Overheard outside of Gramercy Park’s National Arts Club:
“Honey! I almost wore the exact same thing!”
“Impossible. You know everything I wear is from Goodwill and Home Depot.”
So said a pair of exquisitely clad Amazonian drag queens in front of the century-old Samuel J. Tilden House. The occasion for the festivities was Jeremy Kost’s “The Ladies That Lunch,” a sexual pastiche of old-world high society and modern downtown liberation. While the presented work was certainly noteworthy in its own right, the real achievement was the creation of a party that functioned as something of a living addition to the collection on display. Neat trick, that.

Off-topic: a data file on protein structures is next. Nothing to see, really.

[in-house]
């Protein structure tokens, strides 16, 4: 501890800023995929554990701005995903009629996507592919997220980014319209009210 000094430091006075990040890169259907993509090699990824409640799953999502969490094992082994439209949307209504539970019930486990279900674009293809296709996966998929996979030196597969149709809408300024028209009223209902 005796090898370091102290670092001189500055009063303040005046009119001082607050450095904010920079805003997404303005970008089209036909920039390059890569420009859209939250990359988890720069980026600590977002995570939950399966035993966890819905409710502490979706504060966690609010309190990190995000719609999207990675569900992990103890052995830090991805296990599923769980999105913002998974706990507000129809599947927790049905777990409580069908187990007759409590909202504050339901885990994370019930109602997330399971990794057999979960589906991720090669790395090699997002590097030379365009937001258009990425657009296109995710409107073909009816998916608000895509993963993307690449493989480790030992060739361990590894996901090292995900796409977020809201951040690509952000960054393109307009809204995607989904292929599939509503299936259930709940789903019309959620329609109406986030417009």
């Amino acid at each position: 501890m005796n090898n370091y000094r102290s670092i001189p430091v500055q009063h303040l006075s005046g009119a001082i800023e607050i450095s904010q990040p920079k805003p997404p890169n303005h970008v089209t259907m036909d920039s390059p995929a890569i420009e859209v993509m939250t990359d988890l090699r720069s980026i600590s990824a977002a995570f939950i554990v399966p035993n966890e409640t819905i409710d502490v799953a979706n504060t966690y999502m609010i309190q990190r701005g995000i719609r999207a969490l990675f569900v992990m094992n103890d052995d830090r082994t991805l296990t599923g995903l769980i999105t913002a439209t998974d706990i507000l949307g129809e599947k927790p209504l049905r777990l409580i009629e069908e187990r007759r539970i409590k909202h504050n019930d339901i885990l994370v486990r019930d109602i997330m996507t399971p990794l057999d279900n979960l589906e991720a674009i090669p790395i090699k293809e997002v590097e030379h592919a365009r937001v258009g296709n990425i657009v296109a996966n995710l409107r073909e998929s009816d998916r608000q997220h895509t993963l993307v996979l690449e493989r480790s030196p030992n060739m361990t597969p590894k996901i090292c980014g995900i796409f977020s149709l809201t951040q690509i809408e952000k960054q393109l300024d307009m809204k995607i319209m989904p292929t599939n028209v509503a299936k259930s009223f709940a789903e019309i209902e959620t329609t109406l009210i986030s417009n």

Lately it feels like people are more interested in mashups of existing works than totally new creations (see also: DJ Earworm, Pride and Prejudice and Zombies). Kost’s photography does this trick correctly by bringing together two disparate elements that create a new entity that is entirely unique, yet simultaneously commenting on the parts that made it a whole. In this case, the contrast is made by placing seemingly well-heeled (no pun intended) drag queens in the context of what appears to be an Upper East Side late afternoon luncheon.